Bar Notes: A Bourbon Education at Homespun


I'll say this: though Homespun Restaurant in Dripping Springs, TX has a very small bar area, everyone crammed in there on a Saturday night is friendly and talkative.

The restaurant itself is hard to miss. I chose it only because it's at the intersection of Dripping Springs' two main thoroughfares. And then you will hear the music. On this particular Saturday night,  it's a trio -drums, guitar and singer- doing country covers that lures me in. (They didn't know a single Johnny Cash request, but sang "Take Me Home, Country Roads" about a half dozen times.)

I would have preferred to sit at a table on the wraparound patio, as the night is warm and that's where the band is.  But it looks like I wasn't the only one with the idea to stop in after a day of distillery visits. There are several large groups here.

So the bar it is, comprising of about eight wood chairs in a row and a beautiful carved top. Dark stuff in bottles abound. They clearly love their whiskeys here. Autumn the bartender is not only friendly and efficient, but apparently very knowledgable of the selection.

After a little deliberation (I was leaning towards something local) I go with Orphan Barrel's Barterhouse, which I know nothing about. The bottle says it's aged twenty years and 90 proof. It's as smooth as you'd expect, with a distinctive cherry finish. I'd say it's fourteen dollars well spent.

At this point, my neighbor, an older gentleman, has become interested in what I'm writing on my laptop. So I tell him when he asks. His eyes light up. You see, Henry -that's his name- is a bit of a seeker himself. Not so much on the spirits front. Today, he's nursing a margarita. But he tells me of his day spent in Wimberley, at an afterlife conference; as in, life after death. It's not as religious as it sounds. If anything, from how Henry describes it, I'd classify it as New Age, since the themes of interconnectedness and universality of all life seem to be prevalent.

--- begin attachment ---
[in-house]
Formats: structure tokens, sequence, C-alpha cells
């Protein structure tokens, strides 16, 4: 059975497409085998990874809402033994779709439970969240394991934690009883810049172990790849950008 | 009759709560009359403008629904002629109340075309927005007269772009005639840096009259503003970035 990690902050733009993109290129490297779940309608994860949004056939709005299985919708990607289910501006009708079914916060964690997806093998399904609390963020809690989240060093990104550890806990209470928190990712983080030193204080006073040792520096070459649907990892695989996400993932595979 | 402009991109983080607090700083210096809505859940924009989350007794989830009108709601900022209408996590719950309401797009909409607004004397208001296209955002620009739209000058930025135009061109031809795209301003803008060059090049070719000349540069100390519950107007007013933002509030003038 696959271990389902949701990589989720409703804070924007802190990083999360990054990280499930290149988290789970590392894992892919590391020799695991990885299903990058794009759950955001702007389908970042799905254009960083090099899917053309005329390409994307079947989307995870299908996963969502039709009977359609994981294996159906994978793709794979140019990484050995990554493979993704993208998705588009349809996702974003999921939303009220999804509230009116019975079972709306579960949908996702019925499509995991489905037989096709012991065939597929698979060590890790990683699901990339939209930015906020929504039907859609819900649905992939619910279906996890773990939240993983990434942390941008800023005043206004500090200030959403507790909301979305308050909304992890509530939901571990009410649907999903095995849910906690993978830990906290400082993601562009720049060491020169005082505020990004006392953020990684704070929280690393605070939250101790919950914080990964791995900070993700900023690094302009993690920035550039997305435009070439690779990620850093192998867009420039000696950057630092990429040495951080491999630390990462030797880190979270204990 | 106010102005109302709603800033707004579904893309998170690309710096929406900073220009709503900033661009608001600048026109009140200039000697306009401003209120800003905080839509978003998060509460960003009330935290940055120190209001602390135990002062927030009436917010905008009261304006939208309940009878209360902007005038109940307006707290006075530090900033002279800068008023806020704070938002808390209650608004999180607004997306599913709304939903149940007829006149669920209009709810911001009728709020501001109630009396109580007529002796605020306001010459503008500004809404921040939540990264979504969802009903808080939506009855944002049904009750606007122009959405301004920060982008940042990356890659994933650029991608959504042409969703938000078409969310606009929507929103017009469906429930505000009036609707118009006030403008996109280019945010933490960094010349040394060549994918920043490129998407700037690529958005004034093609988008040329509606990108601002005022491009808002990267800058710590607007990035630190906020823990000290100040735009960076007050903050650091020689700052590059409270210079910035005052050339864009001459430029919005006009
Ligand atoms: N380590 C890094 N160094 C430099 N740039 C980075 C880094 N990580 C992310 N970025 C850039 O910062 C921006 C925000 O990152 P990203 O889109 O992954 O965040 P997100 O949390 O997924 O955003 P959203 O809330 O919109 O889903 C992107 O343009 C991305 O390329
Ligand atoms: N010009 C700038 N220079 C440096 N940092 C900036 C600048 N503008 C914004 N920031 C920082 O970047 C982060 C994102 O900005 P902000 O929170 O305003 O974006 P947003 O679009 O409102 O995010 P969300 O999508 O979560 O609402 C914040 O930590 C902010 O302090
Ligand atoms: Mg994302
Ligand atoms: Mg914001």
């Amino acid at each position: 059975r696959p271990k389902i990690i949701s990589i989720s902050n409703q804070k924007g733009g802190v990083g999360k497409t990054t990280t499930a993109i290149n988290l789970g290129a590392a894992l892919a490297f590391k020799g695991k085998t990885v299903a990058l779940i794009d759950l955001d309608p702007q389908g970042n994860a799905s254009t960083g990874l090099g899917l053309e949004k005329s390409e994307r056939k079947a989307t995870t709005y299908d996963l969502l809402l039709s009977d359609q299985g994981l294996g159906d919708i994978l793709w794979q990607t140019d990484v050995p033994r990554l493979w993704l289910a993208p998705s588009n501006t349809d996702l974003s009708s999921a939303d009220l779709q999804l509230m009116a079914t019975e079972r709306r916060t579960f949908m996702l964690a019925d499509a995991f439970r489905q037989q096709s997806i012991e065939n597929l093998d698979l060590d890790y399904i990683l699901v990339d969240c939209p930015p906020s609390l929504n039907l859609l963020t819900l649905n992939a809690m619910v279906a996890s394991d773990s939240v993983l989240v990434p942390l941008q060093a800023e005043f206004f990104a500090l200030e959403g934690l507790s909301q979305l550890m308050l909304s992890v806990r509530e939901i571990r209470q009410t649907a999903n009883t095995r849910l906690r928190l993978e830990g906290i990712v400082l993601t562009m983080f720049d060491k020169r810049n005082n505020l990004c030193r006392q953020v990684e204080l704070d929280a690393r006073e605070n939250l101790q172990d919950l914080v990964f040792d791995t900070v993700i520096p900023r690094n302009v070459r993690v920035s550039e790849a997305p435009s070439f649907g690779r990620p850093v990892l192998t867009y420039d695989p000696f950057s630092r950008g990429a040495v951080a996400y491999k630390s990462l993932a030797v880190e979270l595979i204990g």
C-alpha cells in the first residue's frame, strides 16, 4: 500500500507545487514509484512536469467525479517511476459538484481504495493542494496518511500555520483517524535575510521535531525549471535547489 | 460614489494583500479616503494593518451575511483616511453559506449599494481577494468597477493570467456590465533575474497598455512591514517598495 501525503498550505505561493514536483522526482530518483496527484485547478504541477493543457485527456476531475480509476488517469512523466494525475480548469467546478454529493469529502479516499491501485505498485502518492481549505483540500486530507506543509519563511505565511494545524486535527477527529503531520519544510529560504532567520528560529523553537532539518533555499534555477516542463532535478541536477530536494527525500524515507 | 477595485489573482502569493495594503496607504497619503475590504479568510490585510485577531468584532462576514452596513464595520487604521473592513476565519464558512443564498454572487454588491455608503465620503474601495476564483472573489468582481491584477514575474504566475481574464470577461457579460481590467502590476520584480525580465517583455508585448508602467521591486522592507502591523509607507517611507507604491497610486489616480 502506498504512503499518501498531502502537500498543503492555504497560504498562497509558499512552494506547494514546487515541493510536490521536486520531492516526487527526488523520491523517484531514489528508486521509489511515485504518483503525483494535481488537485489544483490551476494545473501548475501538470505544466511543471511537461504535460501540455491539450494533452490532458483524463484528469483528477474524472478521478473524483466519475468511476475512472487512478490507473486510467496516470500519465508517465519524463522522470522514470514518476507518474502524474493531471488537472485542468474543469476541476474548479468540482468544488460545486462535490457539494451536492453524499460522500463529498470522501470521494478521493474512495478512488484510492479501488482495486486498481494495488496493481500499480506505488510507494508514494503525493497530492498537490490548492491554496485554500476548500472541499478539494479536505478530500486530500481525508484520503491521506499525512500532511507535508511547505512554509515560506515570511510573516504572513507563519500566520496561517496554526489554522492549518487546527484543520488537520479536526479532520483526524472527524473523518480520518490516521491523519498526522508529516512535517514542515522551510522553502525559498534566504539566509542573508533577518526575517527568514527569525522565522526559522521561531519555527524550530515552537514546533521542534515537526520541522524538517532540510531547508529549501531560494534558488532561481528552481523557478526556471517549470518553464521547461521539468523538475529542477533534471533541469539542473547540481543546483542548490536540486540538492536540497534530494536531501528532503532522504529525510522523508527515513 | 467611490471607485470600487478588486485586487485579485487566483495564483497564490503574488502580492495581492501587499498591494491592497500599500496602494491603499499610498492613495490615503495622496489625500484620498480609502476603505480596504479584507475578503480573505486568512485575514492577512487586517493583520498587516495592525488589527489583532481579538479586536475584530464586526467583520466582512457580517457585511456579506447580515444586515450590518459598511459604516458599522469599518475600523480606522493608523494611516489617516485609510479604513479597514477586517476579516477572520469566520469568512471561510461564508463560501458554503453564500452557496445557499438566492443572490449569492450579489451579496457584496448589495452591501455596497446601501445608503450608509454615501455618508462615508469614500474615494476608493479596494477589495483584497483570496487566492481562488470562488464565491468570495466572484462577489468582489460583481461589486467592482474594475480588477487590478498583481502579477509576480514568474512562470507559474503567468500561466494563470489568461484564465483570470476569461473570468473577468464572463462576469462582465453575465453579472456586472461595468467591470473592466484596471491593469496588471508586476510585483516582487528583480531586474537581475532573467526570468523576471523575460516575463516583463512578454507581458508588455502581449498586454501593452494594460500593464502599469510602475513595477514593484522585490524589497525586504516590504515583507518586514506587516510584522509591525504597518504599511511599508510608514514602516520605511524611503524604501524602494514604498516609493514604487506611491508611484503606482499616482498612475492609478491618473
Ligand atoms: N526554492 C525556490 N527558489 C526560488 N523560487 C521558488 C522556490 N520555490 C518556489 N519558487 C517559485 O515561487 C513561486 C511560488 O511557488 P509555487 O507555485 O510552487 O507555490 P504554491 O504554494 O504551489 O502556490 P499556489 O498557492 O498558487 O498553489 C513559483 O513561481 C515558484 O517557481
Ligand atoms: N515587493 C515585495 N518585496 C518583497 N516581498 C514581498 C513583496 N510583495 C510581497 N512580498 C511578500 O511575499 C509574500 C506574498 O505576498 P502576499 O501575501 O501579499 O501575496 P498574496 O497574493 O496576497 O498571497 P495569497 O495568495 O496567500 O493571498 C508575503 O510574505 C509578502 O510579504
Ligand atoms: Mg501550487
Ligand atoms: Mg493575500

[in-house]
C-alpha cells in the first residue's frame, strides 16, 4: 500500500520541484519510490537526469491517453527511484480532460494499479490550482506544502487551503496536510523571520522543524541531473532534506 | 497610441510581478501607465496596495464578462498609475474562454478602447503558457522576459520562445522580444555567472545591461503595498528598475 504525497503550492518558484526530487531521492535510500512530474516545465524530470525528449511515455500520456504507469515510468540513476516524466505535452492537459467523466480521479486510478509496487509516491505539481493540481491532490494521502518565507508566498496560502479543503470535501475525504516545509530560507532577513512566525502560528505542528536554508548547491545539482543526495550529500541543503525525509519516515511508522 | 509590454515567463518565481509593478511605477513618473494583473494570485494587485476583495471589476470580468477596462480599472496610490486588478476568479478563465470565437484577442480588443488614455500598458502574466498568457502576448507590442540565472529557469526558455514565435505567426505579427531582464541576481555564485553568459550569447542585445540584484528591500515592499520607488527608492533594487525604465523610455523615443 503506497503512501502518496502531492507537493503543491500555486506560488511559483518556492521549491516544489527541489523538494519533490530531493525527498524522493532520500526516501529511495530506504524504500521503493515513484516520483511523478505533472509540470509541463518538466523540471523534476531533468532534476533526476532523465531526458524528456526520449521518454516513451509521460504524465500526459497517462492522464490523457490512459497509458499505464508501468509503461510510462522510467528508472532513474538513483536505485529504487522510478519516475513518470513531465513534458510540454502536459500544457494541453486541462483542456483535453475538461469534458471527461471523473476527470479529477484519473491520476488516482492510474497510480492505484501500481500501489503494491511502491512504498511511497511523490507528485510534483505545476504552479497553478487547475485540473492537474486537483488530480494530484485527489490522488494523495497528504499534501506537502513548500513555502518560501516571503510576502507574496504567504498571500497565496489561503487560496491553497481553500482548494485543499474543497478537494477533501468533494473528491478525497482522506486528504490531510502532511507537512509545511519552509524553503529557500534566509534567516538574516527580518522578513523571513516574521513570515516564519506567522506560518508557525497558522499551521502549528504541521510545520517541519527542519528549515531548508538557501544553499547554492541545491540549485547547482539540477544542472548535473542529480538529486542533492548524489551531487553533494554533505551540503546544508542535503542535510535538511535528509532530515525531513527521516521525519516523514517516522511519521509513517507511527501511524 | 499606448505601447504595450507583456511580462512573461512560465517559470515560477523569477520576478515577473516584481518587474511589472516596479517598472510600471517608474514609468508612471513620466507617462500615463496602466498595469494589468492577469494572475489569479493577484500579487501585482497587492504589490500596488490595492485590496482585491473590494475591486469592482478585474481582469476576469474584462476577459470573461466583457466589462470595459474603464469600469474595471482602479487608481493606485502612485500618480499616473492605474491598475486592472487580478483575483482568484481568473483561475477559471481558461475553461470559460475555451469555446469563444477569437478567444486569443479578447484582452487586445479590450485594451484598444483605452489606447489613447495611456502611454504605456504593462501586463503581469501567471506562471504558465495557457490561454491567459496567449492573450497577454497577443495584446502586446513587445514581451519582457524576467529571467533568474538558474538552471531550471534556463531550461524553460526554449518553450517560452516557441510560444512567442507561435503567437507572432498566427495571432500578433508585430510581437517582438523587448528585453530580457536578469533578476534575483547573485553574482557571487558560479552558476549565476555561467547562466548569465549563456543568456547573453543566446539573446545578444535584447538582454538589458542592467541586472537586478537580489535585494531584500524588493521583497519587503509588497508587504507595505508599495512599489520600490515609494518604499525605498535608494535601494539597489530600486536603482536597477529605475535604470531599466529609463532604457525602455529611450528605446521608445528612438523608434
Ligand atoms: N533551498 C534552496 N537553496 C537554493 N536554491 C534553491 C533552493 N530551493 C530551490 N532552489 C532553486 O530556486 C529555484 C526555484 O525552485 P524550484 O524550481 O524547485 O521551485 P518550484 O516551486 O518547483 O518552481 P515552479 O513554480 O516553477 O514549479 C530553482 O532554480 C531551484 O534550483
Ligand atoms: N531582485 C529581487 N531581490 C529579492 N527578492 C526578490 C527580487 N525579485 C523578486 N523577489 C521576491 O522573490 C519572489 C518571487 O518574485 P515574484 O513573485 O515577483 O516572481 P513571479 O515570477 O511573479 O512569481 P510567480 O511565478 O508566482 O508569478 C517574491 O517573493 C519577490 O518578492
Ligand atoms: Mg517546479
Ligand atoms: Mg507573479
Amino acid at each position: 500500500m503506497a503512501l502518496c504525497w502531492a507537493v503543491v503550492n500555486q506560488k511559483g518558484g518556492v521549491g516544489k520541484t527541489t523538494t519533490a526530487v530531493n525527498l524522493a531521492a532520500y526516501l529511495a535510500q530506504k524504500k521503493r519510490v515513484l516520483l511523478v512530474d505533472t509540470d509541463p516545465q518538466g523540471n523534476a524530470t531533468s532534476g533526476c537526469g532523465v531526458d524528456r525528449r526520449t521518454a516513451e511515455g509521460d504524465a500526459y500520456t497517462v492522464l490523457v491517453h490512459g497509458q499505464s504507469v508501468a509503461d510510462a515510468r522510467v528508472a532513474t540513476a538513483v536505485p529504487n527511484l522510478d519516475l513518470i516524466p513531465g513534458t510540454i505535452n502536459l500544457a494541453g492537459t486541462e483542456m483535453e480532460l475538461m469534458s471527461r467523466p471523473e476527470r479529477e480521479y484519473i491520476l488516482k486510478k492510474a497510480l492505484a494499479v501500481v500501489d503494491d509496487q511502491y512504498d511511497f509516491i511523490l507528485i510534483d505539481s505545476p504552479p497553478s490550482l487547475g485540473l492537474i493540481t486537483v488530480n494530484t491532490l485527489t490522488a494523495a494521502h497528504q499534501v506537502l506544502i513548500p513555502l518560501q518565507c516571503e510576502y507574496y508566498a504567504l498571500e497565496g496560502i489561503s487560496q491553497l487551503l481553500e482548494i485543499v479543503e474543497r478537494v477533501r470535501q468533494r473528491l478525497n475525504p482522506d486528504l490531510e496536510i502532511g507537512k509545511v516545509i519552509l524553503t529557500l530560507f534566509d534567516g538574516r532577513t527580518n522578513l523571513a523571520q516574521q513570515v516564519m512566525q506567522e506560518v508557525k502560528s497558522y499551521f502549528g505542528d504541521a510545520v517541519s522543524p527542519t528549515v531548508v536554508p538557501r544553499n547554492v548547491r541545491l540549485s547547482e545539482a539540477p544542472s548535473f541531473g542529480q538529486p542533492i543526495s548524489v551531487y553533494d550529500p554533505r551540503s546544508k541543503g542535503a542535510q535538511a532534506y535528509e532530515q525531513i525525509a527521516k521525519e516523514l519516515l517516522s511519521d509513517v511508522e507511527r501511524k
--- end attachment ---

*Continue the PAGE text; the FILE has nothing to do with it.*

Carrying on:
I ask the most obvious question and Henry answers that he has not had a near-death experience. He's just interested in what those who've had can teach us. It certainly does sound interesting, though I don't if I could withstand a whole two days of it. Henry's Cliff Notes version well suffices.

It's time to get some food in me. I order the steak salad, extra rare. Boy does the chef comply. These four or five pieces are bloody, but they're just what I need (and the blood doubles as an excellent salad dressing). At this point, my drink has morphed into a couple of half-melted ice cubes. It's time for an encore. For this round, I'm thinking Whistlepig Rye. The taste reminds me of spicy wet leaves and moss, in a good way.

There's a young couple on the far side of Henry that has been listening to our conversation. They figure this is an opportune time to jump in. The man -let's call him Greg-  opines on his favorite Kentucky Bourbons.  He mentions Blanton's and their horse-and-jockey stopper. Each one is inscribed with a letter of Blanton's name, so when you collect all eight you can spell it out. Sure enough, on a shelf on the wall behind us, are eight Blanton stoppers. Greg points out, if you look carefully, it spells "BLONTONS." Someone couldn't manage to find the "A."



Greg and his wife make it known that they are locals.  They've been in Dripping Springs long enough to watch it grow into the behemoth it is today. Of course, that will make anyone who has lived in a true suburb chuckle. Oh Greg, a Home Depot and Starbucks a behemoth doth not make. But I get his point. The sleepy-save-for-the-tourists enclave outside of Austin ain't what it used to be. Then again, I don't think you'll  hear the owners of packed-to-the-gills Homespun, or any number of businesses in town, complaining.

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